36 of American photographer William Eggleston‘s digital pigment prints were auctioned off at Christie’s on Monday, fetching a whopping $5.9 million — far more than the $2.7M they were expected to sell for. Eggleston is credited with helping making color photography a legitimate artistic medium for galleries, which had previously favored B&W prints. A print of Eggleston’s “Memphis (Tricycle)” (shown above) was the top seller after being snatched up for $578,500.
Joshua Holdeman, director at Christie’s photo department, says that the purpose of the sale was to bring Eggleston’s work into the mainstream art world:
Eggleston has been kind of stuck in the old school world of the photography collectors for a long time, whose primary concerns are about process, print type, print date, etcetera. [...] for contemporary art collectors it’s much more about the object itself—they couldn’t care if it’s a dye transfer or a pigment print or whatever, as long as the object itself is totally amazing, that’s what they care about.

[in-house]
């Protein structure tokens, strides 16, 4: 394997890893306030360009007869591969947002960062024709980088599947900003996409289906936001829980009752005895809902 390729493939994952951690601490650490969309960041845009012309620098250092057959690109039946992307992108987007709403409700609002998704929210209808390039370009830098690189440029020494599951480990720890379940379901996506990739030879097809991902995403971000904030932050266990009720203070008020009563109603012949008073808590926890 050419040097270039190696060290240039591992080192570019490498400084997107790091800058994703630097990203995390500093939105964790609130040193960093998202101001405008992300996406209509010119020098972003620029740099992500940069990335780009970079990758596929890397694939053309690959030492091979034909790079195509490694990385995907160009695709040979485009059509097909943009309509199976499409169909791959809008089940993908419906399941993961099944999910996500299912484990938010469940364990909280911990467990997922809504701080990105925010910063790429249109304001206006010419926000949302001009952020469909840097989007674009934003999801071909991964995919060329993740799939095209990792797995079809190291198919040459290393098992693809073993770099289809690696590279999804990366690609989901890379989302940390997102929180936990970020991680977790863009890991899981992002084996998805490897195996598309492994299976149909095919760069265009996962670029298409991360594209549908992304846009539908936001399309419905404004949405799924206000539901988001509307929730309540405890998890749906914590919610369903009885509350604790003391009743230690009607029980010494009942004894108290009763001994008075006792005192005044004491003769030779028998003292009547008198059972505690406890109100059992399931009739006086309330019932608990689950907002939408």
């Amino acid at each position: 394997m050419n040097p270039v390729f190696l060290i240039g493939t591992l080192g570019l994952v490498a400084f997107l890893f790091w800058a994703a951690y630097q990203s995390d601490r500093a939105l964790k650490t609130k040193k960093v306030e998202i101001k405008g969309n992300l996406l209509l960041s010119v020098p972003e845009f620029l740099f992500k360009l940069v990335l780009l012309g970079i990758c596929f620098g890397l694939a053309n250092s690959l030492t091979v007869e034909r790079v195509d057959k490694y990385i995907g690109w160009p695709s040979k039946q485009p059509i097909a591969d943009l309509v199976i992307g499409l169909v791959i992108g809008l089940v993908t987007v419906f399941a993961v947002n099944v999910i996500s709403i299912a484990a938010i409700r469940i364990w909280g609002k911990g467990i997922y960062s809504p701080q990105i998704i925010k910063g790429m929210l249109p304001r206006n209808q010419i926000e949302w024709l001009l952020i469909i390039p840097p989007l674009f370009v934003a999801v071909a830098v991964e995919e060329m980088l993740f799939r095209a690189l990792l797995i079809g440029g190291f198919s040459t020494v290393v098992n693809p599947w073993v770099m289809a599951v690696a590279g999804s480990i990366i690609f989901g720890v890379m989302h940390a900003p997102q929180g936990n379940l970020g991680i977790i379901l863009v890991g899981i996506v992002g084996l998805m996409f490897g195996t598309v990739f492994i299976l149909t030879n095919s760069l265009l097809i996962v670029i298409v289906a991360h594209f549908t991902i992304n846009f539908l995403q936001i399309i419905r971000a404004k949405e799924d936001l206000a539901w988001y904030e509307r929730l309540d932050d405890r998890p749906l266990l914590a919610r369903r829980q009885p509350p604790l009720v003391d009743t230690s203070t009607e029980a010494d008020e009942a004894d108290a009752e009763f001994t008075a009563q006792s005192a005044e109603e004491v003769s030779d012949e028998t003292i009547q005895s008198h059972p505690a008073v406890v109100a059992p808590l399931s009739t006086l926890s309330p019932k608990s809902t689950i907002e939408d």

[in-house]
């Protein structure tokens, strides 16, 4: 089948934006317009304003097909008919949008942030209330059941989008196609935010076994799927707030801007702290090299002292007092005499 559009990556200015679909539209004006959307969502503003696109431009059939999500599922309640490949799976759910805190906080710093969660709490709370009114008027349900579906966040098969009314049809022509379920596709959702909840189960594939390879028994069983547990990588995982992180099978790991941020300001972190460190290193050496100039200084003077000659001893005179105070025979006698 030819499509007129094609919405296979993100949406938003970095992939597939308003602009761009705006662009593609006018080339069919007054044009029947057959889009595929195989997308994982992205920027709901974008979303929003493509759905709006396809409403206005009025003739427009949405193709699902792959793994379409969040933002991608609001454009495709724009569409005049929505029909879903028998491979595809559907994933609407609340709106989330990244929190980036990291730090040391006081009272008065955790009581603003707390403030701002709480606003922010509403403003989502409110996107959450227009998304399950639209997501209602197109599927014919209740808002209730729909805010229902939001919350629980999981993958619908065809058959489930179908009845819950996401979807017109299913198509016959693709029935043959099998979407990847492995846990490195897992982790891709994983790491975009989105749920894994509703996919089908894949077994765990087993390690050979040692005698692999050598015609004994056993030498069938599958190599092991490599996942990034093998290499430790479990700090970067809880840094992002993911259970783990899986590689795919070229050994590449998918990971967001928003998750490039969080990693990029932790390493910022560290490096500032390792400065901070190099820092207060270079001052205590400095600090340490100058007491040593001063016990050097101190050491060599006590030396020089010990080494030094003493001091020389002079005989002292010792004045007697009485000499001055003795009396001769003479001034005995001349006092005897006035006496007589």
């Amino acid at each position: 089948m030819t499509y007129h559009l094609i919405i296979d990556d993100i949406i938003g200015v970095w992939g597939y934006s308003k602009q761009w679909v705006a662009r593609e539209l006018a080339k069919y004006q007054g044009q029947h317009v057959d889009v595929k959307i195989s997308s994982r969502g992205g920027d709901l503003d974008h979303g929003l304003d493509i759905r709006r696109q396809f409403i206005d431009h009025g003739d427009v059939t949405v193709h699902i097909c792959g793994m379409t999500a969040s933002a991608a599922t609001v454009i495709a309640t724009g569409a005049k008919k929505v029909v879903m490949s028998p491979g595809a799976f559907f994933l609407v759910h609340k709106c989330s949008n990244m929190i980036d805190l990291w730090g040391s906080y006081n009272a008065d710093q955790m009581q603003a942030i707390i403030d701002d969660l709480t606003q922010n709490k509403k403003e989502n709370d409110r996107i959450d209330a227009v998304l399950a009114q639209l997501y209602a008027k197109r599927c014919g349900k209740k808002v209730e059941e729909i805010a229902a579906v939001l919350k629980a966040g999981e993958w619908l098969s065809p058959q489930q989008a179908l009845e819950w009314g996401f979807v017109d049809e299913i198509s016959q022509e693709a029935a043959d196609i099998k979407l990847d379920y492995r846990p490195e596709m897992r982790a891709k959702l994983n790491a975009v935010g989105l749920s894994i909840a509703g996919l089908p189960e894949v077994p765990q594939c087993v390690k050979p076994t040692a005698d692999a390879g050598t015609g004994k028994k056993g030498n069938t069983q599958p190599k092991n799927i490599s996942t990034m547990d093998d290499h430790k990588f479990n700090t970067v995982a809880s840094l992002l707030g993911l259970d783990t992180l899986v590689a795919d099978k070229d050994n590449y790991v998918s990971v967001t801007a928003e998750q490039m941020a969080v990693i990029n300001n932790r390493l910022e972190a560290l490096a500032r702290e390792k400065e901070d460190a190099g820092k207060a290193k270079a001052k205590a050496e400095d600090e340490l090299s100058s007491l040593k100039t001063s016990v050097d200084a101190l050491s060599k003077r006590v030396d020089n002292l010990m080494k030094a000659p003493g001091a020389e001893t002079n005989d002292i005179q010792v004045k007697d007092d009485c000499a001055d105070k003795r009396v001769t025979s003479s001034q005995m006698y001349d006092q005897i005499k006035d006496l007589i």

This is an attempt to start a migration of Eggleston from the quote unquote confines of the photography world into the larger context of the art world. I think it was probably the most important event for Eggleston in a long, long time. [#]
Here are some of the other top sellers at the auction:
Untitled, 1973 — Sold for $422,500
Untitled, c 1971-1974 — Sold for $386,500
Untitled, 1973 — Sold for $386,500
Untitled, c 1971-1974 — Sold for $362,500
Image credits: Photographs by William Eggleston/Eggleston Artistic Trust